Monday, April 28, 2008

SCRUFFY

We have the best neighbors anyone could ask for. Included in this lovely family is their gray tabby tomcat, Scruffy. Though they call him Scrubby. We get to take care of him when they are away. And he is the ONLY outdoor cat in this neighborhood who, for more than ten years, has survived the canyon critters comprised of coyotes, bobcats, mountain lions and cars.

He keeps the rat and other rodent population under control and he considers Wonderboy and I his family now. I, for one, regularly thank him and compliment him for helping to keep our home and neighborhood, pest free.

He is a tomcat of impressive hunting talent. He has felled critters even larger than himself. And not just for the hunt. He actually supplements his diet of canned food and kibble.

Yes, this is where this post is leading. If you are squeamish, stop here and move on to your next blog.

Our wonderful neighbors share their swimming pool with us, as we do not have one. Yesterday was very very very hot. Between activities, Wonderboy wanted to swim, so we geared up and went over.

Scruffy proudly greeted us outside, at the front door, guarding his recent kill of a large, gray rat. We walked carefully around, congratulating and complimenting Scruffy on what a clever, brave, and good cat he is, on our way down to the back yard, where the pool awaited.

Wonderboy jumped into the pool as I settled into a patio chair to work the Sunday puzzle. Scruffy soon trotted on down, carrying his prize by the scruff, and settled down next to my chair to rest in the shade. I put my feet up, just because I am a bit squeamish around dead rats, as Scruffy looked up at me, fondly, and I petted his head.

And I was fine up to this point. Until Scruffy decided to get busy. I looked down from my puzzle to see Scruffy, with impressive surgical precision, begin to peel the skin off the rat's head. And then I decided perhaps I ought to move. So I did.

It only took him about 10 minutes to cleanly take that rat apart and have it for an afternoon meal. When Wonderboy was done swimming and we were getting ready to leave, Scruffy had quite finished. We went to peek. Of course Wonderboy said "cooooool!!" when we viewed the only remains, which were the intestines, sitting under the patio table.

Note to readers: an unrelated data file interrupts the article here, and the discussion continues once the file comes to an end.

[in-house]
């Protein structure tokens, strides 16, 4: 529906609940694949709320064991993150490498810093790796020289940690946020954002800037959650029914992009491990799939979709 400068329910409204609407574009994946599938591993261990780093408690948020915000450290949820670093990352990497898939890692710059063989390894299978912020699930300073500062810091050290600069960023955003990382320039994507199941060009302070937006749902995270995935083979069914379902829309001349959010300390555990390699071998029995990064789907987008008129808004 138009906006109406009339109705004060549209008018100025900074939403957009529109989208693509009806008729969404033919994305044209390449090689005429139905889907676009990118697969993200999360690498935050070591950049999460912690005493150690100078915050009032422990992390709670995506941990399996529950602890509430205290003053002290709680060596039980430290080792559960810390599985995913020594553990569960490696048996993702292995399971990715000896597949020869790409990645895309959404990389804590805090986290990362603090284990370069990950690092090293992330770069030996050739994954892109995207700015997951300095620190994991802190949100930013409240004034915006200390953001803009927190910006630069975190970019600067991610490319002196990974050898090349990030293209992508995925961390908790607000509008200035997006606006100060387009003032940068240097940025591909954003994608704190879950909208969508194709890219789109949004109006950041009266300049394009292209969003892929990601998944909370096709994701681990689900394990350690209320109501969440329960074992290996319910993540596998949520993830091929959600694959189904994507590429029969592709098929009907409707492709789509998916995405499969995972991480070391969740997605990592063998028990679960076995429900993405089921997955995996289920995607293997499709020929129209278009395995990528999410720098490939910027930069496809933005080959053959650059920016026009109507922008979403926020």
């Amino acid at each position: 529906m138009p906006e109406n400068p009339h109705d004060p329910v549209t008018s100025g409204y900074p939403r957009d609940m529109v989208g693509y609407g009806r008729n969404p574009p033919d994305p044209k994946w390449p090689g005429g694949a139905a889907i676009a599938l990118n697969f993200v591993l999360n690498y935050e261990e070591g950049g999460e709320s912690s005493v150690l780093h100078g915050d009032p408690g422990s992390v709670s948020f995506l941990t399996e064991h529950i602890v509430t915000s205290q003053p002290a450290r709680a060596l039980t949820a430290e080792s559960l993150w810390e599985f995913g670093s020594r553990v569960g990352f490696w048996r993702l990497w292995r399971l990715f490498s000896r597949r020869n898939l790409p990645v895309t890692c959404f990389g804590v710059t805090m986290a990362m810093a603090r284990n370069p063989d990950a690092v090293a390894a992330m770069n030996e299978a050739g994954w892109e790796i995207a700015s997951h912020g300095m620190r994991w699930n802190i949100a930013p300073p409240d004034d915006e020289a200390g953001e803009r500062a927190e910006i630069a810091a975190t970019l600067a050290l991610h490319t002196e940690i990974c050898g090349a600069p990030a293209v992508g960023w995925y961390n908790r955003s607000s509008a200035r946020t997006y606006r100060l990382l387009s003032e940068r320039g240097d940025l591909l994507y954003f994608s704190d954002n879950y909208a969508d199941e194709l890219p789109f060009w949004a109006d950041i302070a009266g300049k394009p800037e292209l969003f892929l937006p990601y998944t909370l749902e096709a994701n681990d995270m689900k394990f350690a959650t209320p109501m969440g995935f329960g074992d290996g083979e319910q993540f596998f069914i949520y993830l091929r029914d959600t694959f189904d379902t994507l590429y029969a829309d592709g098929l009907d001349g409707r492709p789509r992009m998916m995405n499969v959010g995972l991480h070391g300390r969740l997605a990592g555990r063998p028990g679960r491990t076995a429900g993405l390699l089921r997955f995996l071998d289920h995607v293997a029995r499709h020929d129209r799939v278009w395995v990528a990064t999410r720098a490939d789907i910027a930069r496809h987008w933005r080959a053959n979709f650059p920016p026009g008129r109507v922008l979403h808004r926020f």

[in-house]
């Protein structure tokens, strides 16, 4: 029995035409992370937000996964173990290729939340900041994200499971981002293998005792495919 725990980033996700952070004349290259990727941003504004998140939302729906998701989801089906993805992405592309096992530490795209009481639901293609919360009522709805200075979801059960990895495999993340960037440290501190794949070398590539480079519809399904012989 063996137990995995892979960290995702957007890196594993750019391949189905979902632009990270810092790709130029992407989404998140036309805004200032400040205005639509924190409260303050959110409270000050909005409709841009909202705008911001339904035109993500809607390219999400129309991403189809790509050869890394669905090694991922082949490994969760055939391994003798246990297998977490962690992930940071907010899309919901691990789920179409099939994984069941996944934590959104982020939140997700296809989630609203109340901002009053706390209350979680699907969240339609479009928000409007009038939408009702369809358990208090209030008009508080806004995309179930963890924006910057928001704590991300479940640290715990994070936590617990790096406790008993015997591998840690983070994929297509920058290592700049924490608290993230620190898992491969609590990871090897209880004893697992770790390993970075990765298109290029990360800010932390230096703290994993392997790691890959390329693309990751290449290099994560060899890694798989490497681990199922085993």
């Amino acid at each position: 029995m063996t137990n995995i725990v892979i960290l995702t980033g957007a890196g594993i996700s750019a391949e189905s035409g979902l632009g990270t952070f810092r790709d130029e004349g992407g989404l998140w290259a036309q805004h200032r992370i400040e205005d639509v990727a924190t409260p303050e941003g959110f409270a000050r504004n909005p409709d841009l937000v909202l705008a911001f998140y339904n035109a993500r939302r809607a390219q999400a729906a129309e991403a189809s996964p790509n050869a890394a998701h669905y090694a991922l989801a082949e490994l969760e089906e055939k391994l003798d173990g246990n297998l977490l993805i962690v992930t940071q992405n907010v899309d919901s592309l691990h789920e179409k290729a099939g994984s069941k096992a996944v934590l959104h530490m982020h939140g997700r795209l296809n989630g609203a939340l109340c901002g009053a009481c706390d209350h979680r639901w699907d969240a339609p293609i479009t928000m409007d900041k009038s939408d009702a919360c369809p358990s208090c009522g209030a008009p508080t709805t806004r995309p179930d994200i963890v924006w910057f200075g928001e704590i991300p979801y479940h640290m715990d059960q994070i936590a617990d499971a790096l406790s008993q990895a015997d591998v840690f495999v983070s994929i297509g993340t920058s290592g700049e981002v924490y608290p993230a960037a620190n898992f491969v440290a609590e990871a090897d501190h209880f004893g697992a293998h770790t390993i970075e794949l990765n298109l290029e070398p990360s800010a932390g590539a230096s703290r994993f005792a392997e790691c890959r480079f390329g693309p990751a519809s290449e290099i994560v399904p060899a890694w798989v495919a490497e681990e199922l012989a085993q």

Neighbor "K" had come home earlier and I told him about Scruffy's rat. He said "Yeah, he likes the hearts the best".

Now before you, who have bravely stayed, might say "ewwwwwwww", I've lived with indoor and outdoor cats all my life. And I understand that when a cat shares their kill with you, this is the highest compliment. It means that they consider you part of their pride, as it were. And cats don't pick just anybody.

The other thing that this brought me to, on a hot Sunday afternoon, is how our amazing planet and the gift of creatures on it, truly take care of each other. Scruffy did not savagely tear into this rat. He delicately and respectfully took it apart and ate what was eatable, leaving the rest to biodegrade back into the earth. He helped the rats from overpopulating and having to compete too much for food.

And while I was squeamish, I saw yesterday how, in becoming disconnected from our earth by living in a sanitized, vacuumed, pest barricaded environment, I had to wonder if perhaps there is a better way to approach helping to heal our planet by looking outside the box.

For example, here in Southern California you can hire a goat herd to clear your hillside brush. I find that just so very proper and good.

As God's creatures, animals have been entrusted to us for care. After watching Scruffy, it occurs to me that if we were to support their habitats a bit better, they likely would take better care of themselves, while helping us at the same time.

Just thoughts inspired by the great and wonderful Scruffy. In whose honor I post this picture and song:


9 comments:

Diane said...

my mother grew up on a farm, and the first time she saw that Kliban cartoon, she laughed so hard she cried (unusual for my mom).

we truly have gotten far away from our roots.

my dog does remind me, at times.

Kievas said...

Great cartoon...I sometimes wonder about the evolution of carnivores, though. Was it necessary for survival of the species, or did someone, a few hundred million yeqars ago, just get a little too greedy?

Jan said...

Such a good cartoon! So appropriate.

Barbara B. said...

I used to have that very poster!!!

Presbyterian Gal said...

Kievas, I don't know if it was greed or if the balance mutated somewhere at the start of the industrial revolution.

Barb, Me too! It hung in my first apartments. Along with two other Kliban cats.

Quotidian Grace said...

Great cartoon! Hooray for Scruffy/Scrubby!

Mac said...

I recently read that scientists theorize that man domesticated the dog, but that cats domesticated themselves--right after man stopped being a hunter-gatherer and began to farm. The establishment of granaries created a perfect cat deli, so they moved in, trading the indignity of tummy rubs, ear tickles, and clean cat boxes for the certain knowledge of just where the next mouse was coming from.

Rev Kim said...

When I had my cats, it took me awhile to embrace the "they really love me because they are sharing their mouse-bird-gopher-rabbit" philosophy. I'd come home to find a perfectly formed organ of some kind on the carpet, with nothing else around. But I got to the point too where I would scratch their heads and say "good cat." Scruffy sounds like a great cat!

zorra said...

That is one tough cat. I've read the average life span of an outdoor cat is something like three to four years.

When I was a child, our dog Janie used to bring dead birds to the back steps, lay them gently at my mother's feet, and gaze up in utter adoration. Good dog! we would cry. (before disposing of bird)